How to Do Your Own Topical Study

1. Read Proverbs and become familiar with the different kinds of topics that seem to reoccur.

2. Select a topic and try to determine what key words might fall under that topic. For example, proverbs related to the family might use words like father, mother, son, child, discipline, training, etc.

3. Try and find every proverb related to the topic. This can be done by personally going through each proverb in Proverbs. This is the best way. But if you don’t have the time to do this then you can use certain commentaries which have topical arrangements or indexes (see below) or you can use a topical Bible like Naves (good), or a concordance like Strong’s or Young’s to look up key words (acceptable but might be time consuming).

4. Once you identify all the proverbs related to the topic, try to determine the meaning of the proverb and how it contributes to your topic.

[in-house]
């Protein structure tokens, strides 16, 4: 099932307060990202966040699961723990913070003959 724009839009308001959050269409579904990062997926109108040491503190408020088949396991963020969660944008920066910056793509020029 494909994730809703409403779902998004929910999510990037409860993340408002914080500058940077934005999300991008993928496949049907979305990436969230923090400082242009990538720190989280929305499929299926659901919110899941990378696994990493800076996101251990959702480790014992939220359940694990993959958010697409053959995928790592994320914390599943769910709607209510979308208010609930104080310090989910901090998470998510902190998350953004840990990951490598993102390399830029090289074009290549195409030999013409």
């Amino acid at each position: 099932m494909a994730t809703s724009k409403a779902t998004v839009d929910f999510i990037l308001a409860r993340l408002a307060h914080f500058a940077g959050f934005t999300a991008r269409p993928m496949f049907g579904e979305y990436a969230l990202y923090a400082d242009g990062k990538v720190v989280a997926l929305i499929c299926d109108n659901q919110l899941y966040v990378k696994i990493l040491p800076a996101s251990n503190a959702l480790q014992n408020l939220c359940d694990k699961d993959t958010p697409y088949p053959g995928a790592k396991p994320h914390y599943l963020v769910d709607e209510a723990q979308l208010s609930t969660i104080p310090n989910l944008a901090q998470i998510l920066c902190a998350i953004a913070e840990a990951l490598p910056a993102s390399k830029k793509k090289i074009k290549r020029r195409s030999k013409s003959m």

5. Once you have worked through all the proverbs related to the topic, try and identify basic categories. For example, possible categories for proverbs related to speech could be encouraging speech, edifying speech, gossip, honesty, lying, criticism, etc.

6. Once you have identified your categories then try and identify an overall message that could be supported by the individual proverbs in that category.

7. Meditate and apply what you have learned to your life.

8. Start the process over with another topic.

Some Books on Proverbs Arranged Topically or with Topical Indexes